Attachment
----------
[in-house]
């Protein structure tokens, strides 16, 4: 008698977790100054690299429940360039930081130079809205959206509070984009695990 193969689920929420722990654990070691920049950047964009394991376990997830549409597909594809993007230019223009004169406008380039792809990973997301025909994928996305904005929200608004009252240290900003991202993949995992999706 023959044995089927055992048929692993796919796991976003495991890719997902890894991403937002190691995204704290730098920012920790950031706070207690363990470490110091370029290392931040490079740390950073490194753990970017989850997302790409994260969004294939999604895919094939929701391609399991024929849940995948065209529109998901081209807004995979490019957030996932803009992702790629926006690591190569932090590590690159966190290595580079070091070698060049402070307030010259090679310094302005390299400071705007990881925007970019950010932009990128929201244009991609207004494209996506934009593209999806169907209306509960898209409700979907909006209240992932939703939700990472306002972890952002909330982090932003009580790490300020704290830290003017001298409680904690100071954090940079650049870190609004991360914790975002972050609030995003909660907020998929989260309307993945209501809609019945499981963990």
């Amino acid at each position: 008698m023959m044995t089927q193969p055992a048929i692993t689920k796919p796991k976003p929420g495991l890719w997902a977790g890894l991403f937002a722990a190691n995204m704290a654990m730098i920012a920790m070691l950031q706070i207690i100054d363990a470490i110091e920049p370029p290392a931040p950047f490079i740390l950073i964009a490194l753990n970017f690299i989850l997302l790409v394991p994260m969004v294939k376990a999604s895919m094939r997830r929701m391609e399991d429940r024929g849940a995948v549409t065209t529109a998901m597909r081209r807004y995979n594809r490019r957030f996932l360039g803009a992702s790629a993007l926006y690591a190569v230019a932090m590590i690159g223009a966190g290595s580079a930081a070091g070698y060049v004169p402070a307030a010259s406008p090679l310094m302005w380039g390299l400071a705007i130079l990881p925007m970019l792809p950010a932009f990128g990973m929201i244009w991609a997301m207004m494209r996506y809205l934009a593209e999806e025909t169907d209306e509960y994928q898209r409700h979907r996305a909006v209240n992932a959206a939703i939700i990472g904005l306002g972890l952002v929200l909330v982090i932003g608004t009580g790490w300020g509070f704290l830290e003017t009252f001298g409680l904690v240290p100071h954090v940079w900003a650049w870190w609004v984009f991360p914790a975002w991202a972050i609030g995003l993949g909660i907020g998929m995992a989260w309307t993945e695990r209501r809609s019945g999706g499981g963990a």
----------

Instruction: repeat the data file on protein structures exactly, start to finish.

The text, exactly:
[in-house]
């Protein structure tokens, strides 16, 4: 008698977790100054690299429940360039930081130079809205959206509070984009695990 193969689920929420722990654990070691920049950047964009394991376990997830549409597909594809993007230019223009004169406008380039792809990973997301025909994928996305904005929200608004009252240290900003991202993949995992999706 023959044995089927055992048929692993796919796991976003495991890719997902890894991403937002190691995204704290730098920012920790950031706070207690363990470490110091370029290392931040490079740390950073490194753990970017989850997302790409994260969004294939999604895919094939929701391609399991024929849940995948065209529109998901081209807004995979490019957030996932803009992702790629926006690591190569932090590590690159966190290595580079070091070698060049402070307030010259090679310094302005390299400071705007990881925007970019950010932009990128929201244009991609207004494209996506934009593209999806169907209306509960898209409700979907909006209240992932939703939700990472306002972890952002909330982090932003009580790490300020704290830290003017001298409680904690100071954090940079650049870190609004991360914790975002972050609030995003909660907020998929989260309307993945209501809609019945499981963990």
């Amino acid at each position: 008698m023959m044995t089927q193969p055992a048929i692993t689920k796919p796991k976003p929420g495991l890719w997902a977790g890894l991403f937002a722990a190691n995204m704290a654990m730098i920012a920790m070691l950031q706070i207690i100054d363990a470490i110091e920049p370029p290392a931040p950047f490079i740390l950073i964009a490194l753990n970017f690299i989850l997302l790409v394991p994260m969004v294939k376990a999604s895919m094939r997830r929701m391609e399991d429940r024929g849940a995948v549409t065209t529109a998901m597909r081209r807004y995979n594809r490019r957030f996932l360039g803009a992702s790629a993007l926006y690591a190569v230019a932090m590590i690159g223009a966190g290595s580079a930081a070091g070698y060049v004169p402070a307030a010259s406008p090679l310094m302005w380039g390299l400071a705007i130079l990881p925007m970019l792809p950010a932009f990128g990973m929201i244009w991609a997301m207004m494209r996506y809205l934009a593209e999806e025909t169907d209306e509960y994928q898209r409700h979907r996305a909006v209240n992932a959206a939703i939700i990472g904005l306002g972890l952002v929200l909330v982090i932003g608004t009580g790490w300020g509070f704290l830290e003017t009252f001298g409680l904690v240290p100071h954090v940079w900003a650049w870190w609004v984009f991360p914790a975002w991202a972050i609030g995003l993949g909660i907020g998929m995992a989260w309307t993945e695990r209501r809609s019945g999706g499981g963990a």